It’s only a matter of time before military planners must designate transgender ‘safe spaces’ on their battle maps. But I’m fairly certain that the enemy will then roll their tanks right through them.
Hey, we might not win the war but at least we’ll be remembered fondly by Bruce, the confused woman.
It would be bad enough if the ADF was tokenistically throwing a bone to the feminists with the odd press release and International Women’s Day photo op. But it’s gone far beyond some Canberra PR stunt and has infected our operational capabilities.
‘Gender Advisors’ are now being sent off to war.
I have no idea what Gender Advisors do. And I bet they don’t either. In fact, they even say they don’t know. This is what Captain Stacey Porter, Royal Australian Navy, recently wrote for the Australian Strategic Policy Institute:
The course teaches participants that gender analysis is the linchpin of the gender adviser’s modus operandi, but I think we still haven’t cracked what gender analysis can provide for us operationally. How do we make gender analysis more operationally relevant, particularly to mission commanders and planners and in intelligence analysis?
Here’s a hint: you can’t make gender analysis operationally relevant.
And here’s another hint: a week-long gender advisor course will never provide anything of any military use. But it might start World War Three as transgender feminists and lesbians duke it out over what it means to be a lady.
The entire purpose of this course has nothing to do with winning wars and everything to do with creating politically-correct operational postings for women. And that means that this course doesn’t help. It hurts.
In fact, these artificially created roles only distract from real issues by creating pretend ones.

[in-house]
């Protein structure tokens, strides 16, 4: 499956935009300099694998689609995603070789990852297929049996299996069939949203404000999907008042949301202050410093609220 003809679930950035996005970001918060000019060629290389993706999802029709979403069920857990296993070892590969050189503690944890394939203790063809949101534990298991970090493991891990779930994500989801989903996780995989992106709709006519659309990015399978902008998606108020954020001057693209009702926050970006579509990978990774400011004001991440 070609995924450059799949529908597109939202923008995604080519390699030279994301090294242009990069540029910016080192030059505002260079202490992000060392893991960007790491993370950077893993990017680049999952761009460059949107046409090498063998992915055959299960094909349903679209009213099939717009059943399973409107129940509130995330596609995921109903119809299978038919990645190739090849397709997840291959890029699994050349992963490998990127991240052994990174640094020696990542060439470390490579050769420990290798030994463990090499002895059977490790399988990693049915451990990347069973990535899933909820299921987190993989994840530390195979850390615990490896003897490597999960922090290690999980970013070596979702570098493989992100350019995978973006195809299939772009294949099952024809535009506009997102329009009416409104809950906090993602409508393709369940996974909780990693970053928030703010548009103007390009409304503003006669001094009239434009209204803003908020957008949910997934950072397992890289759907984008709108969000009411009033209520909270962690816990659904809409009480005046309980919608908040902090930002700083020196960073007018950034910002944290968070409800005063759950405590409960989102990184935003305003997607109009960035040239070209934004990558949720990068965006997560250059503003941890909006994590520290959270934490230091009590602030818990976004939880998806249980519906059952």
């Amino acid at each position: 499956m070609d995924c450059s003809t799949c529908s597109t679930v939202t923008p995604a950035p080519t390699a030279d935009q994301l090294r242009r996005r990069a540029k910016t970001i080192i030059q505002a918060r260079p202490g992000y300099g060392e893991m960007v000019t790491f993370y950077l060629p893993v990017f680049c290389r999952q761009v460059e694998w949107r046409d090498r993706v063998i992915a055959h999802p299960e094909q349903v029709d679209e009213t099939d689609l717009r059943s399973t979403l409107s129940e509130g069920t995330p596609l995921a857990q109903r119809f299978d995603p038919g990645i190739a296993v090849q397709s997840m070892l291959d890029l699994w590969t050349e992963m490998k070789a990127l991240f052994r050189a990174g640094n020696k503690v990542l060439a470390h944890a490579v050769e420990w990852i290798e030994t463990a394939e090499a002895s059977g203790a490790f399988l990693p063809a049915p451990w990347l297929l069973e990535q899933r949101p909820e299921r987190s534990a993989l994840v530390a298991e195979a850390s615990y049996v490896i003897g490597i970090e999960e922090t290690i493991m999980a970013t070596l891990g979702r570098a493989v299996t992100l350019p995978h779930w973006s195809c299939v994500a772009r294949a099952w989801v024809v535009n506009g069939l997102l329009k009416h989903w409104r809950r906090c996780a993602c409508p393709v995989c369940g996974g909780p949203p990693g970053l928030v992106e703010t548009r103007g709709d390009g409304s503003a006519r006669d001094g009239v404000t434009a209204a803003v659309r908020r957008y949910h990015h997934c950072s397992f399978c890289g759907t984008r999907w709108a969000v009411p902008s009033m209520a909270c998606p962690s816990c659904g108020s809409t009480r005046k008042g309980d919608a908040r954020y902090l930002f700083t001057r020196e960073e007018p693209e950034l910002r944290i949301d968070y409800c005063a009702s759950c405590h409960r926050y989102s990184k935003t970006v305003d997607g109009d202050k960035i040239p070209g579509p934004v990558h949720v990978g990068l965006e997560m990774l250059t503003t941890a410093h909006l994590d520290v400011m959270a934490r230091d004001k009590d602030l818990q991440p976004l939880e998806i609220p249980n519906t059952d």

Hence we should not be surprised at all the Captain Porter is also banging the climate change drum:
Gender analysis is still maturing at HQJOC, where I’m responsible for mainstreaming the gender perspective right across the headquarters as the senior gender adviser. In my view, and drawing on my experience as a deployed gender adviser in Afghanistan in 2016 and 2017, we need to assess each mission from a civilian-centric, theatre-of-operations perspective that includes examining the relationships between armed conflict, the roles of women and men, and factors that we’ve traditionally overlooked, such as climate change.
Thanks to gender advisors we now know that the problems in the Middle East and Afghanistan are due to the weather.
Heaven help us all – especially if our nation is threatened over the next decade. Because that is probably how long it will take for the ADF to refocus on warfighting even if this insanity is scrapped today…
This information was also published in today’s Daily Telegraph which has an audience far beyond the reach of this website.
I would like to thank you for your support since 2013, especially those Defence members who risk their jobs to speak with me.
Without your support and this courage, this story and many others would never have reached the mainstream media. I believe that we are having an impact, building public awareness and creating pressure that will eventually see this politically-correct madness end.